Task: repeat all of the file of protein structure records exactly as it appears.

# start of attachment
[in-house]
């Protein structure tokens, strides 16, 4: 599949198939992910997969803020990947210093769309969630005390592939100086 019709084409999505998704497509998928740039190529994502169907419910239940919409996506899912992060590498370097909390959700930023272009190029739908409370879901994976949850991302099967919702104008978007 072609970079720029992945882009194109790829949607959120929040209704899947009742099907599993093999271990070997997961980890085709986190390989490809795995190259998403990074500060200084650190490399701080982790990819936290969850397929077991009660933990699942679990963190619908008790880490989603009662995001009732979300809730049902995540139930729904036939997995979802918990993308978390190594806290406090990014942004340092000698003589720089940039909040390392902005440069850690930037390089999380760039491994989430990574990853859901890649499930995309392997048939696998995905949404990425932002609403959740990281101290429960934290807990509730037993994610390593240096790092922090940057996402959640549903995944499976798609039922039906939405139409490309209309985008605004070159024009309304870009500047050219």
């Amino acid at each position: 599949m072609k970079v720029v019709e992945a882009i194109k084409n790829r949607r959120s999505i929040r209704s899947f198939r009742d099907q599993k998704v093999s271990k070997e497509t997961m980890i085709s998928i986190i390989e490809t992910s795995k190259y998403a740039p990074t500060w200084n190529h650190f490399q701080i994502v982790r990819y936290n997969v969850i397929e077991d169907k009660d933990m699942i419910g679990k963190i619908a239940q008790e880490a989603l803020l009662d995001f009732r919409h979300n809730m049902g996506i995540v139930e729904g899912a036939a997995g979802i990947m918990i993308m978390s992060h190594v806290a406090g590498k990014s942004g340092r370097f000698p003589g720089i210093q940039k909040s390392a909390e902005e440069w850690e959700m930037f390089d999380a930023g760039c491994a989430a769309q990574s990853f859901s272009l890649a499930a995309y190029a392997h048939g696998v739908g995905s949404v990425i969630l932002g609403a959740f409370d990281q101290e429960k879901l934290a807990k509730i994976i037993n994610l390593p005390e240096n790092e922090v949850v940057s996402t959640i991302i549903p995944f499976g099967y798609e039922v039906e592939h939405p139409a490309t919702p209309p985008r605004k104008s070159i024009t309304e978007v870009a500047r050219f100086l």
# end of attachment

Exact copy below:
[in-house]
């Protein structure tokens, strides 16, 4: 599949198939992910997969803020990947210093769309969630005390592939100086 019709084409999505998704497509998928740039190529994502169907419910239940919409996506899912992060590498370097909390959700930023272009190029739908409370879901994976949850991302099967919702104008978007 072609970079720029992945882009194109790829949607959120929040209704899947009742099907599993093999271990070997997961980890085709986190390989490809795995190259998403990074500060200084650190490399701080982790990819936290969850397929077991009660933990699942679990963190619908008790880490989603009662995001009732979300809730049902995540139930729904036939997995979802918990993308978390190594806290406090990014942004340092000698003589720089940039909040390392902005440069850690930037390089999380760039491994989430990574990853859901890649499930995309392997048939696998995905949404990425932002609403959740990281101290429960934290807990509730037993994610390593240096790092922090940057996402959640549903995944499976798609039922039906939405139409490309209309985008605004070159024009309304870009500047050219």
């Amino acid at each position: 599949m072609k970079v720029v019709e992945a882009i194109k084409n790829r949607r959120s999505i929040r209704s899947f198939r009742d099907q599993k998704v093999s271990k070997e497509t997961m980890i085709s998928i986190i390989e490809t992910s795995k190259y998403a740039p990074t500060w200084n190529h650190f490399q701080i994502v982790r990819y936290n997969v969850i397929e077991d169907k009660d933990m699942i419910g679990k963190i619908a239940q008790e880490a989603l803020l009662d995001f009732r919409h979300n809730m049902g996506i995540v139930e729904g899912a036939a997995g979802i990947m918990i993308m978390s992060h190594v806290a406090g590498k990014s942004g340092r370097f000698p003589g720089i210093q940039k909040s390392a909390e902005e440069w850690e959700m930037f390089d999380a930023g760039c491994a989430a769309q990574s990853f859901s272009l890649a499930a995309y190029a392997h048939g696998v739908g995905s949404v990425i969630l932002g609403a959740f409370d990281q101290e429960k879901l934290a807990k509730i994976i037993n994610l390593p005390e240096n790092e922090v949850v940057s996402t959640i991302i549903p995944f499976g099967y798609e039922v039906e592939h939405p139409a490309t919702p209309p985008r605004k104008s070159i024009t309304e978007v870009a500047r050219f100086l």